Dr Vanita Kumari
The norms and principles of gender equality and non-discrimination are at the core of all fundamental human rights treaties. International human rights law prohibits discrimination against women in the area of education. In accordance with Article-26 of the Universal Declaration of Human Rights, “everyone has the right to education”. Article 3 of the International Covenant on Economic, Social and Cultural Rights requires State parties to undertake “to ensure the equal right of men and women to the enjoyment of all economic, social and cultural rights” set forth in that treaty, including the right to education.
Article 13 of the International Covenant on Economic, Social and Cultural rights provides ” the right of everyone to education”. To this end, “primary education shall be compulsory and available free to all”.Secondary education in its different forms, including technical and vocational secondary education, and higher education, on the basis of capacity, shall be made generally and equally accessible to all, and in particular by the progressive introduction of free education.
Education is the fundamental building block in the fight against poverty. Women’s education particularly leads to significant social development. Some of the most notable social benefit includes decreased fertility rates and lower infant mortality rates and lower maternal mortality rates. Closing the gender gap in education also increases gender equality which is considered important both in itself and because it ensures equal rights and opportunities for people regardless of gender. Women’s education has cognitive benefits for women as well. Improved cognitive abilities increase the quality of life for women and also lead to other benefits. One example of this is the fact that educated women are better able to make decisions related to health, both for themselves and their children. Cognitive abilities also translate to increased political participation among women. Educated women are more likely to engage in civic participation and attend political meetings, and there are several instances in which educated women in the developing world were able to secure benefits for themselves through political movements. Evidence also points to an increased likelihood of democratic governance in countries with well educated women.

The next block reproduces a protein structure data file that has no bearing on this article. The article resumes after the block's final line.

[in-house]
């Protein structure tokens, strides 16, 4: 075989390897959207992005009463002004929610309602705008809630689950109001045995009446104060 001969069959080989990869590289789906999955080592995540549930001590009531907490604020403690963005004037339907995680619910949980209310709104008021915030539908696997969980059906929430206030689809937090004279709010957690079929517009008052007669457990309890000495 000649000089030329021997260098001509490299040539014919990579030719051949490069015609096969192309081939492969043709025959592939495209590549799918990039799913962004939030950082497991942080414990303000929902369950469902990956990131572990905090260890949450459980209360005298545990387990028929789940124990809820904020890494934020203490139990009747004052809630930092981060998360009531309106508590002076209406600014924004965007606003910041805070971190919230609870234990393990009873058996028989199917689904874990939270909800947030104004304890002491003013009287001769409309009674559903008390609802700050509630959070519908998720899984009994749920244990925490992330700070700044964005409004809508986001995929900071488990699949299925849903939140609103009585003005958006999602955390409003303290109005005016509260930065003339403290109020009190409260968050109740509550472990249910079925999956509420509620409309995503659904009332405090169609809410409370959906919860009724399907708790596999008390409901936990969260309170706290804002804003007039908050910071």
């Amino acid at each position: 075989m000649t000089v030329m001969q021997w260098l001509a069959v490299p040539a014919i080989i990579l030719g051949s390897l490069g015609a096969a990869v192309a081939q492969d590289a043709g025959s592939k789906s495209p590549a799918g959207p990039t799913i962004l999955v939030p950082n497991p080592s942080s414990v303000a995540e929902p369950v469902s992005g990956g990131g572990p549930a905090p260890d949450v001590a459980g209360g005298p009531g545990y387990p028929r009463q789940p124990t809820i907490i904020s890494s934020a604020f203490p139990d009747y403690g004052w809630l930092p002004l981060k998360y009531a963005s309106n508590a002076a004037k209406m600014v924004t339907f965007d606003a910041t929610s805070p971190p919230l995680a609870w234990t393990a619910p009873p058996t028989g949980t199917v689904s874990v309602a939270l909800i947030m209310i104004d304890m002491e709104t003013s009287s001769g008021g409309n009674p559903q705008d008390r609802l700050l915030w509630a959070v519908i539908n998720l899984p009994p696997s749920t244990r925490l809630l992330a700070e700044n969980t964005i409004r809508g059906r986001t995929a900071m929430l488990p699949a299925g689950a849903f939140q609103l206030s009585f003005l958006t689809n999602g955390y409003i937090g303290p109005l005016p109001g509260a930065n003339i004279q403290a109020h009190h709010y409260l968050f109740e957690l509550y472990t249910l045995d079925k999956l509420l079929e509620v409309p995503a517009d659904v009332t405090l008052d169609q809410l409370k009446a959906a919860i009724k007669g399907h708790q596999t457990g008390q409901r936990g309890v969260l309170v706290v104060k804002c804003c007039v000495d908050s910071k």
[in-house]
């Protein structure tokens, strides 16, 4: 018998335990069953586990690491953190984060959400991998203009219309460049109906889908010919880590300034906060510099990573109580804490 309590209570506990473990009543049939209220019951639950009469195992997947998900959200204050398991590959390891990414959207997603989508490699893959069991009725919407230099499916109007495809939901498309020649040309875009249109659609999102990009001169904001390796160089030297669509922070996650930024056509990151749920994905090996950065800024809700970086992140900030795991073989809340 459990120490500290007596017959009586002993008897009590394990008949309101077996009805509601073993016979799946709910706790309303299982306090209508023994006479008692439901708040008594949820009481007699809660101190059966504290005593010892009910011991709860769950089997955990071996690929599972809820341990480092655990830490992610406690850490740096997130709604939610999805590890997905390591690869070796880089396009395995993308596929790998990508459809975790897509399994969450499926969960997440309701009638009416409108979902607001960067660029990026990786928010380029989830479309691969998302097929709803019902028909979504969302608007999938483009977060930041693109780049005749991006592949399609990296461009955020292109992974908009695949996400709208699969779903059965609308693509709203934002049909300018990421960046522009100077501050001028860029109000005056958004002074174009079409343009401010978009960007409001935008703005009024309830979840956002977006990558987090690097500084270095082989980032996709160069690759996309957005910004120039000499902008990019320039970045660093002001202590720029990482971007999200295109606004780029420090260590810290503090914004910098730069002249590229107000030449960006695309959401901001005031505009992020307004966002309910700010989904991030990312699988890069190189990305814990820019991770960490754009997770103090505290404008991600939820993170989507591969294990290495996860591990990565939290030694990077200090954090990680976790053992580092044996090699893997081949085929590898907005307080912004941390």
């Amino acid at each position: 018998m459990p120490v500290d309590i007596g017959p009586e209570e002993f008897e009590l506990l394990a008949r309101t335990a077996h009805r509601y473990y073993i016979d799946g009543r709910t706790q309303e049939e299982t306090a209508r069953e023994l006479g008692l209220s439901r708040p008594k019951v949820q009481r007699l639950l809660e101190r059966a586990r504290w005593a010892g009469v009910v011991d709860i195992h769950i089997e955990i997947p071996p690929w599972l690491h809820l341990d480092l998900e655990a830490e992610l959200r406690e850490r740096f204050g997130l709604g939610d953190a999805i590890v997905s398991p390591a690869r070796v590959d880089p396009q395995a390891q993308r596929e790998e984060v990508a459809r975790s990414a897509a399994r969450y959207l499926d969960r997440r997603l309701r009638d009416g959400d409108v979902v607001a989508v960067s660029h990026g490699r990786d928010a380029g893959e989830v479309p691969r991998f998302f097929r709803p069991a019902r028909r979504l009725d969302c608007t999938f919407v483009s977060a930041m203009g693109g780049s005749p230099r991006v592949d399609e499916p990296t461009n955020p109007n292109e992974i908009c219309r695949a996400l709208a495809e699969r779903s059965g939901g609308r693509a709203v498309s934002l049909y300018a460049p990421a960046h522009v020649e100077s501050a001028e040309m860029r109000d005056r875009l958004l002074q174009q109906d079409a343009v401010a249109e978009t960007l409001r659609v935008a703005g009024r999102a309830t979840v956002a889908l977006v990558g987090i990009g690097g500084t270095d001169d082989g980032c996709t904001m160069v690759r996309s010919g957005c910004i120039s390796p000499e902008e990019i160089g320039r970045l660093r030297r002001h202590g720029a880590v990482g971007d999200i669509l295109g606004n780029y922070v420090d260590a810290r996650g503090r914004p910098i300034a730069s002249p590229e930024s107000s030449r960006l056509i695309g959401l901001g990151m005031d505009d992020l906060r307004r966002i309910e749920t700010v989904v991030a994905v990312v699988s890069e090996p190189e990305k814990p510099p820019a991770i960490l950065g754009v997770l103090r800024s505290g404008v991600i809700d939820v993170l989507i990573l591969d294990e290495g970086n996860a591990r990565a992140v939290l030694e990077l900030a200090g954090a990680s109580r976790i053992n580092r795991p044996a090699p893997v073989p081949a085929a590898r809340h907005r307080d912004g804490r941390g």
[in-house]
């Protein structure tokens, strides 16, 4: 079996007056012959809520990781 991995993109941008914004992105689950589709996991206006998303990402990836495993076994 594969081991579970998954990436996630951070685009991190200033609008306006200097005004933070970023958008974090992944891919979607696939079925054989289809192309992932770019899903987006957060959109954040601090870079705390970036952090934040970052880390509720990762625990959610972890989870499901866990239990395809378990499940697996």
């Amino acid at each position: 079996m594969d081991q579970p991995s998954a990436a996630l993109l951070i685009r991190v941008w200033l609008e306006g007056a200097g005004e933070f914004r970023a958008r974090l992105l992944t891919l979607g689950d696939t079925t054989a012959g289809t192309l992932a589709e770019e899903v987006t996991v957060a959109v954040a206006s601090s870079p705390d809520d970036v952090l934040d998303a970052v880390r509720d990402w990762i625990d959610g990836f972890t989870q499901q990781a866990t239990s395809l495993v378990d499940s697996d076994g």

Household surveys in developing countries have consistently shown that women with more education have also benefits relating to their role in the household and have been found to experience less democratic violence regardless of other social status indicators like employment status. Women with an education are also more involved in the decision making process of the family amid report making more decisions over a given time period. In particular, these benefits extend to economic decisions. Besides the intrinsic value of increasing a woman’s agency, women play a more active role in the family also brings about social benefits for family members. In a household where the mother is educated, children and especially girls are more likely to attend school. In households where a mother is not educated, adult literacy programs can indirectly help to teach mothers the value of education and encourage them to send their children to school. There are a number of other benefits for children associated with having an educated mother over an educated father, including higher survival rates and better nutrition. The state with the highest rate of female literacy, at 91.98 %, is the southern state of Kerala. 26.9 % of female students in Kerala are likely to pursue higher education, while men are less likely at 19.3 %. The state’s GDP is ranked 11th out of all Indian states. The extremely high female literacy rate, especially when compared to the national rate of female literacy at 65.46 %, is attributed to a historical, societal value of women compared to other Indian states. The state with the lowest female literacy rate is the state of Rajasthan, at 52.66 %. 20.8 % of male students in Rajasthan go on to pursue higher education, while a lesser 14.9 % of women seek further education. The complexity in the comparison of Kerala and Rajasthan is seen in the higher ranking of Rajasthan, in terms of GDP, ranked 9th highest out of all Indian states, with Kerala at 11th. Although Kerala’s female literacy rates and female higher education applicants far exceed Rajasthan’s. Rajasthan’s GDP is ranked higher. The lower rates of female literacy rate in Rajasthan are caused by a much more conservative culture and a historically Muslim influence that does not value females, let alone their education.